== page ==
Effect of Drying Methods on the Physical and Structural Changes in Oil-Seed Flax Fiber

Paper #:
  • 2010-01-2024

Published:
  • 2010-10-05
DOI:
  • 10.4271/2010-01-2024
Citation:
Tripathy, A., "Effect of Drying Methods on the Physical and Structural Changes in Oil-Seed Flax Fiber," SAE Int. J. Commer. Veh. 3(1):284-297, 2010, doi:10.4271/2010-01-2024.
Author(s):
Pages:
14
Abstract:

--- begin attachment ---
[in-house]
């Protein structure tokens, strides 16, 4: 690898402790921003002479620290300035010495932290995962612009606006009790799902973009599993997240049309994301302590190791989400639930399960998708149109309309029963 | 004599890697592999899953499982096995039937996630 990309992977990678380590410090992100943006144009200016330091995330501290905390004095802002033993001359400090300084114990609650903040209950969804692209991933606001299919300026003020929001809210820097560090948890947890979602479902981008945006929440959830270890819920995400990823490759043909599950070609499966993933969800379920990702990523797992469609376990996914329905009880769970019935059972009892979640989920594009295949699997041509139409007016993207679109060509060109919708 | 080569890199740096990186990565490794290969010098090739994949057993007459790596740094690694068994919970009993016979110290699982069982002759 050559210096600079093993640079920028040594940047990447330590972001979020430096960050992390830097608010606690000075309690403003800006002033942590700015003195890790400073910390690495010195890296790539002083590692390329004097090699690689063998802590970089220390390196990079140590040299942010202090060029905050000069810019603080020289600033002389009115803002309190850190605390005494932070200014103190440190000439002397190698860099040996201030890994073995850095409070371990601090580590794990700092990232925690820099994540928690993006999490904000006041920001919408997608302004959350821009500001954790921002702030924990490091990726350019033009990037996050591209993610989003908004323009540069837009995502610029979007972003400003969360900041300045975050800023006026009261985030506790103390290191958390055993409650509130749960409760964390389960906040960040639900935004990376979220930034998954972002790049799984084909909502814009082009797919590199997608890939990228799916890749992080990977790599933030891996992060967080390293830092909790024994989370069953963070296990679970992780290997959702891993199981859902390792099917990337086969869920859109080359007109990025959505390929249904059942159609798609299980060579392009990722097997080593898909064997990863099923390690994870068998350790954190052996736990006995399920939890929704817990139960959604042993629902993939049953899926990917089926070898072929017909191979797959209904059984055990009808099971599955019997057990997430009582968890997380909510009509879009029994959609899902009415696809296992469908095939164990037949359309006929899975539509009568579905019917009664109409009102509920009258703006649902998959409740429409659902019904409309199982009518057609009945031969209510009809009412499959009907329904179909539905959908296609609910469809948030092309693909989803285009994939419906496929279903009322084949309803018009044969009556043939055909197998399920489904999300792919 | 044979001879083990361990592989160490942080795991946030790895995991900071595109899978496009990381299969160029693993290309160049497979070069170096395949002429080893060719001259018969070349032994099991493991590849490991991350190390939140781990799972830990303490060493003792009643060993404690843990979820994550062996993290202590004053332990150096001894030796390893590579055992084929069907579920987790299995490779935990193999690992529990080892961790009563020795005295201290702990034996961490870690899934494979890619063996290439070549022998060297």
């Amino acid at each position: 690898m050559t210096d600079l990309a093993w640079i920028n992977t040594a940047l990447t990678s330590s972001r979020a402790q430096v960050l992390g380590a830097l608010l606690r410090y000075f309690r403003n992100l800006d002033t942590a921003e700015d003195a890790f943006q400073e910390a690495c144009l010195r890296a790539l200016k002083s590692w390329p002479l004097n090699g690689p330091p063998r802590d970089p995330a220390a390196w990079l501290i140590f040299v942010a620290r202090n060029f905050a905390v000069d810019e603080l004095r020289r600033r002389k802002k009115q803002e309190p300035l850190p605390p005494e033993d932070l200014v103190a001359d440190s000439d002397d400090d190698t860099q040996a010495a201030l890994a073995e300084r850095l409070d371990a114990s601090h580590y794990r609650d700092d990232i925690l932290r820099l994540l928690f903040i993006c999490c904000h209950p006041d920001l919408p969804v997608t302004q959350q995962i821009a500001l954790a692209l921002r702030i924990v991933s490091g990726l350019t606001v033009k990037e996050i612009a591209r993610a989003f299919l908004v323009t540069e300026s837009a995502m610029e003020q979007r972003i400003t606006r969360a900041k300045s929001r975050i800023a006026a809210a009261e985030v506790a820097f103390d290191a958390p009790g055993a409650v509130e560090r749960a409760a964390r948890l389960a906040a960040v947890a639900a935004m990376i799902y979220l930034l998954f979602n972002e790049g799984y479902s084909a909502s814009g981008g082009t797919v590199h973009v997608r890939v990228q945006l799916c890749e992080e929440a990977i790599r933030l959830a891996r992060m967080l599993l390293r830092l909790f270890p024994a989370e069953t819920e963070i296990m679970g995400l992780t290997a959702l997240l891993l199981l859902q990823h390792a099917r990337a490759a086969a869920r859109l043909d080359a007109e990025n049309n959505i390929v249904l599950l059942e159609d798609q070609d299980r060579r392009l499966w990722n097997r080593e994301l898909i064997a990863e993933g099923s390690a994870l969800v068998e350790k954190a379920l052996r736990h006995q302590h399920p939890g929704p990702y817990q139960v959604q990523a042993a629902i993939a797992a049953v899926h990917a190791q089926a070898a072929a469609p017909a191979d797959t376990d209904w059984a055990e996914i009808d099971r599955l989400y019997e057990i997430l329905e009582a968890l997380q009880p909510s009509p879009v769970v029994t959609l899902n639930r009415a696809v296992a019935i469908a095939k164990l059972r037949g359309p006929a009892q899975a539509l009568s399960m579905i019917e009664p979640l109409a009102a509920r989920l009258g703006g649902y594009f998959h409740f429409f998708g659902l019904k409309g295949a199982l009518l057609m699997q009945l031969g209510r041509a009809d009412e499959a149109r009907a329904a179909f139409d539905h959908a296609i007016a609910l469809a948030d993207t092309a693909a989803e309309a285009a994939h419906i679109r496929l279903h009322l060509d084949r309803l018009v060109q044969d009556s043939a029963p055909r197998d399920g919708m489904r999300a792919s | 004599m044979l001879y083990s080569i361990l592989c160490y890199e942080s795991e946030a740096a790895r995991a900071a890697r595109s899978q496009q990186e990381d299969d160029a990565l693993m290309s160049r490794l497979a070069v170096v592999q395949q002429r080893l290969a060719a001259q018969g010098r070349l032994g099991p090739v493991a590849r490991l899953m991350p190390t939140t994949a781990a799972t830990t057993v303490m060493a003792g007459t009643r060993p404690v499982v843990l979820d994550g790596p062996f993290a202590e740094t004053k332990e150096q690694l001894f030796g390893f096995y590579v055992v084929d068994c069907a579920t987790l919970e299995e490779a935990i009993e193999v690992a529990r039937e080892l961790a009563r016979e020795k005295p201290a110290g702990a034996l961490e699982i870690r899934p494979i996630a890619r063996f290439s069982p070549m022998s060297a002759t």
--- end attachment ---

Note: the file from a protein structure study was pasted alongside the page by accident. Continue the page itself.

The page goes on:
With the growing environmental concerns, biodegradable materials are gaining more importance. Biocomposites which are made from a combination of biological fiber such as flax and hemp together with plastics are finding a good number of applications in day to day life. Flax has good physical and mechanical properties that can be utilized in areas like construction, biomedical & bioproducts and electronics applications. The quality of fiber depends upon various unit operations used in the processing. Drying is one of the most important unit operations which significantly affect the quality of the fiber. The method of drying for removal of moisture from the fiber significantly affects the drying time and quality. In the present study the raw flax fiber was subjected to drying before and after chemical treatment. The physical properties such as; tensile strength, color and structural changes were measured for raw and chemically treated flax fibers. The diameter range was in-between 30-300 μm the tensile strength recorded for the entire range and was found to vary between 16 to 667 MPa and the elastic modulus values in the range of 2 GPa up to 63 GPa. The tensile strength and elastic modulus of untreated and treated fiber did not show any significant change. High power levels for longer period indicated some black spots due to localized heating. Differential scanning calorimetric data indicated that the degradation temperature of cellulose was found 350(± 10)°C for the treated and dried flax fiber. Among the drying methods microwave-vacuum took more time compared to microwave but could remove the moisture to less than 1%. The maximum moisture removal using microwave-vacuum was achievable because fibers were dried for a longer period of time at comparatively low temperature.
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